The new political culture about which the candidates preach, evaporates with election to office.President Mahinda Rajapakse appointed his first cabinet with 26 Ministers, which one could argue on the face of it, has lesser number of members. As it transpired from the Gazette Extraordinary No. 1420/28 dated 23-11-2005, there are also 26 non cabinet Ministers and 29 Deputy Ministers. Some are holding Deputy Ministries while holding Non Cabinet Ministries.
Subsequently, another MP was sworn in as a Deputy Minister and there is no guarantee that the number of new Ministers would not be increased. The size continues to expand.
It is no secret that virtually every member of the President’s political party (except the Members of the JVP and one MP) is either a Minister, a Non Cabinet Minister or a Deputy Minister. It could well be argued that the cabinet portfolios are often utilized by Presidents in power to maneuver the political power of the President and to weaken the Opposition. Thus the same culture continues.
Non Cabinet Ministers
It could be argued that the main purpose of having Non Cabinet Ministers is to give a section of MPs some privileged status so that they will be with the government. Often such Ministries and subjects for such Ministries are created without any rational basis. For example, today there is a Non Cabinet Minister in charge of Botanical Gardens and Zoological Gardens, which could easily be a separate Department if not one Institution under a Department.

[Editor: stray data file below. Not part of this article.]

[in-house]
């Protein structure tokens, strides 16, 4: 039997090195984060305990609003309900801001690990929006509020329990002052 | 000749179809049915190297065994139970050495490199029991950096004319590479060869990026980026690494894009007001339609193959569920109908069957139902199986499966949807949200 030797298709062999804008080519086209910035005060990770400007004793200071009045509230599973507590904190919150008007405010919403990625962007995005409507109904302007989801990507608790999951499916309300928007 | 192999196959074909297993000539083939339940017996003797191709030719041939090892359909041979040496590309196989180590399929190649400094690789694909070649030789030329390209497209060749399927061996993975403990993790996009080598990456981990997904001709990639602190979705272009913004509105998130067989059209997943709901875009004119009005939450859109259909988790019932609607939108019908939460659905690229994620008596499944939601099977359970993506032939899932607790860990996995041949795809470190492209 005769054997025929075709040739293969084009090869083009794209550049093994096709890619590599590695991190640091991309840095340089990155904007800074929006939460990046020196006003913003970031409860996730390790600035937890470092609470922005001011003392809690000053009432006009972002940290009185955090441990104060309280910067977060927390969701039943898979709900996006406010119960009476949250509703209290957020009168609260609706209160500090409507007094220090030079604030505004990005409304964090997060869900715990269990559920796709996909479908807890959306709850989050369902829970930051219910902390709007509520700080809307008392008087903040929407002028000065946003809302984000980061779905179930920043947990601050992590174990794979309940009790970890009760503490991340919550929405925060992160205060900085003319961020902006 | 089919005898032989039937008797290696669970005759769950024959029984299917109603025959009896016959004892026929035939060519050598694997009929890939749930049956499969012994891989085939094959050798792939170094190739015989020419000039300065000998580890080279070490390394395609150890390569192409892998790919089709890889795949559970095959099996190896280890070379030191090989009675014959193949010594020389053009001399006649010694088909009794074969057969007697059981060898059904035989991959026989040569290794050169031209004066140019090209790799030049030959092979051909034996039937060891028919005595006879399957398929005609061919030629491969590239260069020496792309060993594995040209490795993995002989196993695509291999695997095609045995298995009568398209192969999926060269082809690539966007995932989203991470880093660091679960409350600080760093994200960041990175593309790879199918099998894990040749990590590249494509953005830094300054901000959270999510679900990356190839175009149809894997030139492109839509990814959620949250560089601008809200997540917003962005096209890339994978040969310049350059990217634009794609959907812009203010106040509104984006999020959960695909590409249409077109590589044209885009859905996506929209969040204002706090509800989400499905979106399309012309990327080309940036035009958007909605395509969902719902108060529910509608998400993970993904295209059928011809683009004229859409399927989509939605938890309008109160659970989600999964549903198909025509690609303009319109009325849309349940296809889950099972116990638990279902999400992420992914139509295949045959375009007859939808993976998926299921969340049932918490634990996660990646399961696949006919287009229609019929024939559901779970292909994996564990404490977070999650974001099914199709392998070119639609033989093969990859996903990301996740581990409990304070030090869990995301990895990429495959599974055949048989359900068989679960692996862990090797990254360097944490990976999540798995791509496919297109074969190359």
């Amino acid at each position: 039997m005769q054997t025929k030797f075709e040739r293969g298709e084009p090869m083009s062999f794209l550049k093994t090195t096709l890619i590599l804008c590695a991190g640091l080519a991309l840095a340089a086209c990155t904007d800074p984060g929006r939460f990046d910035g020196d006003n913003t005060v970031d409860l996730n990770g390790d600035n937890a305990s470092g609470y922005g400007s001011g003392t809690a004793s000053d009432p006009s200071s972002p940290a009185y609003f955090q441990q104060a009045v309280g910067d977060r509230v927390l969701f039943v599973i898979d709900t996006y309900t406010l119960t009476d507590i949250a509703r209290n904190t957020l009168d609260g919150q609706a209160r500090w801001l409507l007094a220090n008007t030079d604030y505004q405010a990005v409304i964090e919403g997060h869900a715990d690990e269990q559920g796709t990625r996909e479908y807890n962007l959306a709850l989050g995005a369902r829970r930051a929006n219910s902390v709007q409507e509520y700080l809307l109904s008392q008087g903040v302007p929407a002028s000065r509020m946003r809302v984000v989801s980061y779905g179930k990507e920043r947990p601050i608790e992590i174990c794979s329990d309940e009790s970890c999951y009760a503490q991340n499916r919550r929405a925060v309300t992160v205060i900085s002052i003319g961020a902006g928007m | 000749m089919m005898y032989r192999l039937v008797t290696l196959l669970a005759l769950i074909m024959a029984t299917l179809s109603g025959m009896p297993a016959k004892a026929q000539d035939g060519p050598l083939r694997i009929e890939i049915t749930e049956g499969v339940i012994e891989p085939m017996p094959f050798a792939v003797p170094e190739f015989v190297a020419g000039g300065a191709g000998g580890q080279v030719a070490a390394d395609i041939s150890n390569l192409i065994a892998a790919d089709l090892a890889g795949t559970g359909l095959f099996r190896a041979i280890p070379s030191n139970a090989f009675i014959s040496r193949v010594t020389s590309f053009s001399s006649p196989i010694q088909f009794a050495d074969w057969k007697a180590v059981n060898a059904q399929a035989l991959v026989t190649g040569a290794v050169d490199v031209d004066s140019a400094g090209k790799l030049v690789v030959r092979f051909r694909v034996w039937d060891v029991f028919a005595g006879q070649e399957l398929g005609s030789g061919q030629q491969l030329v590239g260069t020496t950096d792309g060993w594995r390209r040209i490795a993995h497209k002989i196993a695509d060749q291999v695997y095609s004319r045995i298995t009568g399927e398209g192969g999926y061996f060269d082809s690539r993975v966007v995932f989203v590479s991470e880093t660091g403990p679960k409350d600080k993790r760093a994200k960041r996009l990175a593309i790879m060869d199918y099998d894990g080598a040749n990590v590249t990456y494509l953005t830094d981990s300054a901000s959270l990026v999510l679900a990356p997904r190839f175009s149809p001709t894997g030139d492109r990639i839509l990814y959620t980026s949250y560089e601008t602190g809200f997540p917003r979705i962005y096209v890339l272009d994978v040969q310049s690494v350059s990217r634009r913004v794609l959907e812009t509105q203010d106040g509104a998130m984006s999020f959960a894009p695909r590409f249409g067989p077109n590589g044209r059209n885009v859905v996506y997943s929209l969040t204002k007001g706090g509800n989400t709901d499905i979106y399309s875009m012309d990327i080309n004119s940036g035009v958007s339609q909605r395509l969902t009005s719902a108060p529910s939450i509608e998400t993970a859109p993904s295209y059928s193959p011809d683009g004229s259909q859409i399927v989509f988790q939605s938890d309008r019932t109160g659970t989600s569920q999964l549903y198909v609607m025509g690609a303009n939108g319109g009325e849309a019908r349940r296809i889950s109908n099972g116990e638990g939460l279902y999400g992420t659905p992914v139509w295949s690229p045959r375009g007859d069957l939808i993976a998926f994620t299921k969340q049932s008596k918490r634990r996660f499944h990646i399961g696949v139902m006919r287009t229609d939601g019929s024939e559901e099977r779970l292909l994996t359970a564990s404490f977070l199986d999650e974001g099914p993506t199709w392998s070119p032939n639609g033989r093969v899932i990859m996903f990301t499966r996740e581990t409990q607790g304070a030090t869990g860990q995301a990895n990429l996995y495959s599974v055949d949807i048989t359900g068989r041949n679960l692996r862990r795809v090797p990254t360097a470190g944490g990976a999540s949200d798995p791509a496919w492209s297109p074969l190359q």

It is reported that the Non Cabinet Ministers also attend some Cabinet meetings. In any event, there is only a technical difference between a Cabinet Minister and a Non Cabinet Minister in relation to expenditure and perceptions. The Non Cabinet Ministers are also given a huge staff and perks almost equal to a Cabinet Minister. Maintaining a Non Cabinet Minister is as expensive as maintaining a Cabinet Minister.
There are various complications arising out of functions and conflicts that can arise when a Cabinet Minister, Non Cabinet Minister and a Deputy Minister is involved in the same subject. For example, if a Non Cabinet Minister is also a Deputy Minister, is he entitled to both salaries and other perks? If a strong division exists among Ministers, Deputy Ministers and Non Cabinet Ministers on policy matters, or on matters where benefits could be granted to the masses, it is possible that such matters would be resolved in favour of the Cabinet Minister, ensuring maximum political benefit for him and his constituency?